DNA Vaccine Shows Promise for Multiple Sclerosis

In phase I/II trial it induced immune tolerance and was safe

MONDAY, Aug. 13 (HealthDay News) -- BHT-3009, a DNA vaccine that encodes full-length human myelin basic protein, appeared to be safe and reduced myelin specific autoantibodies in cerebrospinal fluid in a phase I/II trial of multiple sclerosis patients. The results are published in the Aug. 13 issue of the Archives of Neurology.

Hideki Garren, M.D., Ph.D., of Stanford University in Stanford, Calif., and colleagues conducted a randomized, double-blind, placebo-controlled trial of 30 patients with relapsing-remitting or secondary progressive multiple sclerosis who also had one to five gadolinium-enhancing lesions as seen on a magnetic resonance imaging scan, a relapse within the previous two years or a worsening of their condition over the same period.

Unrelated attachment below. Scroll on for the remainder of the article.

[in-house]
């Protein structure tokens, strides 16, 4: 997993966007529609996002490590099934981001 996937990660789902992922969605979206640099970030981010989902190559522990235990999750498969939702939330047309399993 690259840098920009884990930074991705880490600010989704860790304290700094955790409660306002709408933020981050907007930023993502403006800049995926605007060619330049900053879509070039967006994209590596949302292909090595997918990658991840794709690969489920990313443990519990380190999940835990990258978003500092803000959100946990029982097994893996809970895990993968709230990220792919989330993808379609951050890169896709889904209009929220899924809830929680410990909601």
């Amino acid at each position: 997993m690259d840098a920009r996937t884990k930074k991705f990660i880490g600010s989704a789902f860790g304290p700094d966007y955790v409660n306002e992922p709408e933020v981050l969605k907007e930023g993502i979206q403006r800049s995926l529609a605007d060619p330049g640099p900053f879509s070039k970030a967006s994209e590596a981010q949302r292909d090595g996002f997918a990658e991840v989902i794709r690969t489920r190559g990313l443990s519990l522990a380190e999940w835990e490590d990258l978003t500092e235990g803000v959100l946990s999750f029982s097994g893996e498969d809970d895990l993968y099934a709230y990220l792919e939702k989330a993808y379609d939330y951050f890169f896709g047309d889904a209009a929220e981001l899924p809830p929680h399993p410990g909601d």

The trial tested BHT-3009 in three doses -- 0.5 mg, 1.5 mg and 3 mg -- which were administered as intramuscular injections at weeks one, three, five and nine, on its own, or in combination with 80 mg a day of oral atorvastatin. The vaccine was well-tolerated and produced encouraging antigen-specific immune changes. In addition, there were encouraging trends in regards to brain lesions evident on magnetic resonance imaging. The vaccine is now in a phase IIb trial.

"If successful in multiple sclerosis, antigen-specific DNA vaccines can be developed for prevention or treatment of related diseases, such as type 1 diabetes mellitus, systemic lupus erythematosus, rheumatoid arthritis and myasthenia gravis," the authors conclude.

The study was funded by Bayhill Therapeutics, Inc.

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